The title ‘Get rich, lucky bitch’ aims to reflect what people think when a women is rich. Not the hard work that she has put in but that she is lucky and she is a bitch. I had this book in an audio format for quite a while. It came as a bonus for buying another book but I never got round to listening to it. To be honest, I prefer reading to listening so I kept putting it off. Then something happened which reminded me of this book and I started listening to it. Continue reading “Get Rich, Lucky Bitch! by Denise Duffield-Thomas”
The Price of Privilege is another parenting book highlighting the plight of parenting in this day and age. The author is a psychologist who treats a lot of wealthy family kids – especially teenagers. The case studies themselves are enough to make you feel unbelievably sad and unhappy. It gets you thinking about your childhood and that of your kids. You hope and pray that you are doing everything right and the doing your best is enough. But there are so many little incidents that ring true that make you think, is that me? Will that happen to my girls? Continue reading “The Price of Privilege – Madeline Levine, Ph.D.”
This book, ‘How to live on 24 hours a day’ is about how to use your time more effectively during a working week. It assumes you get home for about 7, eat and rest and then you still have about 3 hours to do something productive. I’m not too sure what I think about this book. At times it can be a little condescending and patronising but I have to remember that it was written in 1908 originally. Continue reading “How to live on 24 hours a day by Arnold Bennett”
‘Blogging your way to riches’ is an information packed book by two successful bloggers who have monetised their blogs – Emma Bradley and Lynn James. Their blogs are Emma & 3, Emma’s Savvy £ Savings by Emma and Mrs MummyPenny by Lynn. Continue reading “Blogging your way to riches by Emma Bradley and Lynn James”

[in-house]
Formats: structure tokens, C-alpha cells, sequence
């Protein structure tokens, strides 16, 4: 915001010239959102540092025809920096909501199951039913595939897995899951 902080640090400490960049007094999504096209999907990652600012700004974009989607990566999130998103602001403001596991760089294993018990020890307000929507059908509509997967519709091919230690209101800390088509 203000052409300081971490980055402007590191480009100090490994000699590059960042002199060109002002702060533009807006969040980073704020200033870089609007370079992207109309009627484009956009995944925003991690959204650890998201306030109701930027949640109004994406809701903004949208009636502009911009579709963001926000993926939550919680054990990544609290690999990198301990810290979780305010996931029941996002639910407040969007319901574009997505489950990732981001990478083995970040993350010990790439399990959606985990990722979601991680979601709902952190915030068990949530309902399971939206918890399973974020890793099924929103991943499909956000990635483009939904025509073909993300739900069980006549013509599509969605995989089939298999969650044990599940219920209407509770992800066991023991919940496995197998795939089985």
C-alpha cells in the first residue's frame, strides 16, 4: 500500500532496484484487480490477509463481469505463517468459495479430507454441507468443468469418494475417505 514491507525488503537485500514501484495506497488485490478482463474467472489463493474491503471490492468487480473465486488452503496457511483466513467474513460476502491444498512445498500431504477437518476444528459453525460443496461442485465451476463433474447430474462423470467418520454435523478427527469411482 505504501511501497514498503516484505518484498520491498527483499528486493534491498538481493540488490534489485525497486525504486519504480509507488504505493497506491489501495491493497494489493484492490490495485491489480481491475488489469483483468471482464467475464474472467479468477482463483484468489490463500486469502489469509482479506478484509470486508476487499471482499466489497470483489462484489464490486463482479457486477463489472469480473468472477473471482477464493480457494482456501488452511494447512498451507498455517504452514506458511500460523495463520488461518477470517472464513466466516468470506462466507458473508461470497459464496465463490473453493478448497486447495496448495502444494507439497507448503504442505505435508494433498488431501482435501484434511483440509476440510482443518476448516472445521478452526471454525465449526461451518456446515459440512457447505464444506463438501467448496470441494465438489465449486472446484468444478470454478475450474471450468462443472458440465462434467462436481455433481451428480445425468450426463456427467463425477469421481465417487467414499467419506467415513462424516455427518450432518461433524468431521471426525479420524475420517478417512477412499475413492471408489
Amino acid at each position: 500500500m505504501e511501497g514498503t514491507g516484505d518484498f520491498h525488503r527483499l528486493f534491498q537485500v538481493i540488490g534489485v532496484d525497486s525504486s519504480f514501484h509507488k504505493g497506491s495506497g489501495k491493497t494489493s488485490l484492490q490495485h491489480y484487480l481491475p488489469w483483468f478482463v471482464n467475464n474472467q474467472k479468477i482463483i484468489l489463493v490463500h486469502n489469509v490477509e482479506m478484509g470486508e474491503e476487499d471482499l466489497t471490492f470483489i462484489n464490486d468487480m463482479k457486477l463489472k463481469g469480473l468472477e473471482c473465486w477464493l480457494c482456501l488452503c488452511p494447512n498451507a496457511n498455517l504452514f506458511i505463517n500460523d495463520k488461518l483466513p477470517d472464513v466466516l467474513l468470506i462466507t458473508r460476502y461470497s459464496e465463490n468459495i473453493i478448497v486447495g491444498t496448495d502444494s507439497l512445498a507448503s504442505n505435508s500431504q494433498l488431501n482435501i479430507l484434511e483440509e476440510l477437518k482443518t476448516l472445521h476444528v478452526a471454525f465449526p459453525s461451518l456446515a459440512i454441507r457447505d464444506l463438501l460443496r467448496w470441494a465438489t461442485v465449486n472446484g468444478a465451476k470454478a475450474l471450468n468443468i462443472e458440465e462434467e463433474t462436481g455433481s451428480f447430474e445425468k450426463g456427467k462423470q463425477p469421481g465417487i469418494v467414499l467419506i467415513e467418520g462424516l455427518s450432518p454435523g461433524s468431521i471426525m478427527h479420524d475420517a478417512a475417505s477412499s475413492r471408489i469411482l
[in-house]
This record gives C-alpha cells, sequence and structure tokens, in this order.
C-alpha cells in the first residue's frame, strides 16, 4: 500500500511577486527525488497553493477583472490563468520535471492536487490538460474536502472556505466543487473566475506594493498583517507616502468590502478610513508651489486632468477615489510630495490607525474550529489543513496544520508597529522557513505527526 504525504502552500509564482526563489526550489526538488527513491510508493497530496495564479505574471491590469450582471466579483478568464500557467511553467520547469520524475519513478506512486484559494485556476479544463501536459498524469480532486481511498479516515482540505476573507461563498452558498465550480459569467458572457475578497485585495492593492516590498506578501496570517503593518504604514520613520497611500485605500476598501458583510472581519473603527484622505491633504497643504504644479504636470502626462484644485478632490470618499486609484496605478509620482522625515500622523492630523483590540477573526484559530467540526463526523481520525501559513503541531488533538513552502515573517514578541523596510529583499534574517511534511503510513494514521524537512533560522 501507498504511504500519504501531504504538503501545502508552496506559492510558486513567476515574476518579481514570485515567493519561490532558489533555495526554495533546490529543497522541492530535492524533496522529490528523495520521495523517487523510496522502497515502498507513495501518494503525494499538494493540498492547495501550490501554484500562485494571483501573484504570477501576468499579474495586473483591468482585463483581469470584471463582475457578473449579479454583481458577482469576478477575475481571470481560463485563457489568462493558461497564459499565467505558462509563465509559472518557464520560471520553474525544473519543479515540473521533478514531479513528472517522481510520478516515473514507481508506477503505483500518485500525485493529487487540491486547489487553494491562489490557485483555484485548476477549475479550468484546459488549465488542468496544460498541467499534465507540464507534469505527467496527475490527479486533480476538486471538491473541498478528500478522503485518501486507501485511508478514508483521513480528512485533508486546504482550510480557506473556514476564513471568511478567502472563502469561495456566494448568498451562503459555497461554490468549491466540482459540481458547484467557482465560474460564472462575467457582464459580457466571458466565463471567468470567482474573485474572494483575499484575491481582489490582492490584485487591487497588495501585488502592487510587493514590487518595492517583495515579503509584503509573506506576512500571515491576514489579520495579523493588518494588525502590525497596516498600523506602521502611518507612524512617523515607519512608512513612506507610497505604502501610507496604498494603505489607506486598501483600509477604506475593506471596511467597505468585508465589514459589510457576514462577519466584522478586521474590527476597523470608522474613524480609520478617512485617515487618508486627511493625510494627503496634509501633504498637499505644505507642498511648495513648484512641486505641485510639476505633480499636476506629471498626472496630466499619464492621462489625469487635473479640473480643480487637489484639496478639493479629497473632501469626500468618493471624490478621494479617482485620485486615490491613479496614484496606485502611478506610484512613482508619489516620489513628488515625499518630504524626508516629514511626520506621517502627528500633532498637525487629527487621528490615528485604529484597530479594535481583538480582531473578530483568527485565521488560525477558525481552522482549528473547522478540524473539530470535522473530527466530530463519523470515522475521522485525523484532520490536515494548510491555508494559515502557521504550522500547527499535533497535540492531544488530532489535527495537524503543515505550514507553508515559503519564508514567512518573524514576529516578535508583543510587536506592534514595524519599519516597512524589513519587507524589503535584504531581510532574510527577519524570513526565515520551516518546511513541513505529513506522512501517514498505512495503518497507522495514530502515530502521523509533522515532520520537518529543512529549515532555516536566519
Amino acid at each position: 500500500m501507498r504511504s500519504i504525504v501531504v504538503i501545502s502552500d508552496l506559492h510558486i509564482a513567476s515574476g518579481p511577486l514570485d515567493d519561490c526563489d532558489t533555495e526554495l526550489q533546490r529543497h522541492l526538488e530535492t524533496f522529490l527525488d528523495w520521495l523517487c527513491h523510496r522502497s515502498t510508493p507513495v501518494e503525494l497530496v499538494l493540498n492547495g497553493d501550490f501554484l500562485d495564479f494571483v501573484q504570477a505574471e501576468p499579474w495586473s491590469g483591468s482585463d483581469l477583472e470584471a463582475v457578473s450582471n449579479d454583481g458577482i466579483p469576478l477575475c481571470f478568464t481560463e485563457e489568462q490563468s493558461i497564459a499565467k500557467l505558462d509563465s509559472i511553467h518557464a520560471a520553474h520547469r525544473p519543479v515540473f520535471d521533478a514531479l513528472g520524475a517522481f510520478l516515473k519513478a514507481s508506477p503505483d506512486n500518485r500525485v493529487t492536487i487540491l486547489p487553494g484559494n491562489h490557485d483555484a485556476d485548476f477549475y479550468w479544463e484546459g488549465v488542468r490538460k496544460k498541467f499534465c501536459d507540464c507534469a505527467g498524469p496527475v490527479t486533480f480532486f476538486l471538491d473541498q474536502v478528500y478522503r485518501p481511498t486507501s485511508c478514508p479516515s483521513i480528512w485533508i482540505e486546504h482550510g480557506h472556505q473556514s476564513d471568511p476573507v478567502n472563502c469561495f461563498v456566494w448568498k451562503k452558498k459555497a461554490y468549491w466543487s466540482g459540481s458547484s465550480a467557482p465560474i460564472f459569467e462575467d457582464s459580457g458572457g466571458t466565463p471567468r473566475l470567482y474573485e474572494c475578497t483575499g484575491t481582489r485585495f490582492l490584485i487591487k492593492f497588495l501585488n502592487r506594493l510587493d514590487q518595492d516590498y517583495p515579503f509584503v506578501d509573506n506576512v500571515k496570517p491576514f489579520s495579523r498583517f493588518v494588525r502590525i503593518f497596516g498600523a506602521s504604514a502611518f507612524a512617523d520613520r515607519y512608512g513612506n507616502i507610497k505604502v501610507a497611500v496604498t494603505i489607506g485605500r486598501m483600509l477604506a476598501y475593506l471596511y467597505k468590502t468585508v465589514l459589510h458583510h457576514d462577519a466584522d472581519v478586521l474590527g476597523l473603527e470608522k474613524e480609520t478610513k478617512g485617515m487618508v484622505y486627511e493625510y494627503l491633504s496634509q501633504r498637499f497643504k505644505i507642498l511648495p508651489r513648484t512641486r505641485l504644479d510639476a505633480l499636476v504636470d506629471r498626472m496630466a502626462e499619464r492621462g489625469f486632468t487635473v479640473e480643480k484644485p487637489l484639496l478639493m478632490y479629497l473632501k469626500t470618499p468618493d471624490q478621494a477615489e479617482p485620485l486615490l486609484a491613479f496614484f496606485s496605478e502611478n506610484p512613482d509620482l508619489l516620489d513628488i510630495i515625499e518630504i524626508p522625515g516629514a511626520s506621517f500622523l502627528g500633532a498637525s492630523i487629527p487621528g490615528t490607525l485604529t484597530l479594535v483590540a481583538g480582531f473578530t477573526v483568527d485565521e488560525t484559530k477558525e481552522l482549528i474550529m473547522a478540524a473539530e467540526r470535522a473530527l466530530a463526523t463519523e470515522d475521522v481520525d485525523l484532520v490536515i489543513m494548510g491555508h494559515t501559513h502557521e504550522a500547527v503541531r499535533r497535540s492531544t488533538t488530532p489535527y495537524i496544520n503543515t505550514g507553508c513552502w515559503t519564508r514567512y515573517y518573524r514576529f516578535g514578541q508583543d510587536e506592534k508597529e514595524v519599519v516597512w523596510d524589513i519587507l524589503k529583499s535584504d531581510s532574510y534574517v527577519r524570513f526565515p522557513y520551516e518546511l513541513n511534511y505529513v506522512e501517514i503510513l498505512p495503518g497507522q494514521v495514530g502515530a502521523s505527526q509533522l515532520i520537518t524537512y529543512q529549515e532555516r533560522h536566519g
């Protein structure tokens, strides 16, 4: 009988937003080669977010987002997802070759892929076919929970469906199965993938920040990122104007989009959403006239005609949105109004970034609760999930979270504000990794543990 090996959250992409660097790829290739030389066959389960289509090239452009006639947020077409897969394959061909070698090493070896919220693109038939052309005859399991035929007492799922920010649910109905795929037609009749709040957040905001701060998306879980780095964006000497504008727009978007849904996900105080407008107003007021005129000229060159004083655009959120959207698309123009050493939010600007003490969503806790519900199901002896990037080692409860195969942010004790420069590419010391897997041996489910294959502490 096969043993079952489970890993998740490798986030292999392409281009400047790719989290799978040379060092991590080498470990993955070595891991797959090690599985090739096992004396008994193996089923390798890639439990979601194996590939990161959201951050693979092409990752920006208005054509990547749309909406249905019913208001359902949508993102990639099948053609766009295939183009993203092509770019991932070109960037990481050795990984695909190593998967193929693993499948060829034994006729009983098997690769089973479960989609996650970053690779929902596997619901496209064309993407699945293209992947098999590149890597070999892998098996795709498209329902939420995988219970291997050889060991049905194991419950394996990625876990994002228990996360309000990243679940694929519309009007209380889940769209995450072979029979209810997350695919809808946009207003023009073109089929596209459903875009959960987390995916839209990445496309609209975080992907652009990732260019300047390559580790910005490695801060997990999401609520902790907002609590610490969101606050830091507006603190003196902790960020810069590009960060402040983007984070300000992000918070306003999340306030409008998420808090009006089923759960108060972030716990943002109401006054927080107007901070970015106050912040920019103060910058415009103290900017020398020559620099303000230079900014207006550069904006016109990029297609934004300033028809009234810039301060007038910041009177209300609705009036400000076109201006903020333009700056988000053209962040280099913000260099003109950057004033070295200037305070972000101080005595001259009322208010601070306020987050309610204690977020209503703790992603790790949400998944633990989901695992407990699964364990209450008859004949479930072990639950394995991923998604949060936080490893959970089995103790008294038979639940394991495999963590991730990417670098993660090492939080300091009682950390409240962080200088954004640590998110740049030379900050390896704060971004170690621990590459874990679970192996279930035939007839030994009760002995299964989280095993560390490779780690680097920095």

The Little Book of Talent – 52 Tips for Improving Skills by Daniel Coyle
This is a follow on from the last book, the Talent Code, my review for which can be found here. The 52 tips are split up into three sections as follows:
- Part one: Getting started
Stare, steal and Be Willing to Be Stupid
- Part two: Improving skills
Find the sweet spot, then reach
- Part three: Sustaining Progress
Embrace Repetition, Cultivate Grit, and Keep Big Goals Secret
- Appendix: The New Science of Talent Development
In the last book, he looked at talent from the point of view of a student and a coach. In this book he mainly focuses on honing your talent from the point of view of a student and what a student needs to do to become great. There are 52 tips, however, I have listed out the 17 most important steps that I found useful in a previous blog here.
You can also download this by following this link: Cultivating your talent in 17 steps.
This book too, I found very useful and as my children are at and starting school, this is something I want them to try and practice in all the areas of their studies. Some of the things that he mentions I can see in my older daughter happens almost instinctively without much input from me, especially with her reading and spelling new words. However, I also want it to happen in her maths and her dance and other after school activities apart from watching spongebob squarepants on loop.
The Talent Code is a very interesting book for anyone learning and trying to become talented in their chosen activity. It is also good for people wanting to coach these people as it also looks at it from the coaches point of view. The book mainly goes through case studies of different coaches and talented individual from different talent ‘hotbeds’. These talent hotbeds are different places from around the world which all tend to have some similar ideas on how to practice your specific skill. Continue reading “The Talent Code by Daniel Coyle”
This has a lot of case studies to explain the different points that he raises in the book. There are nine chapters each with a few case studies of successful people and how they achieved their dreams. Continue reading “Smartcuts by Shane Snow”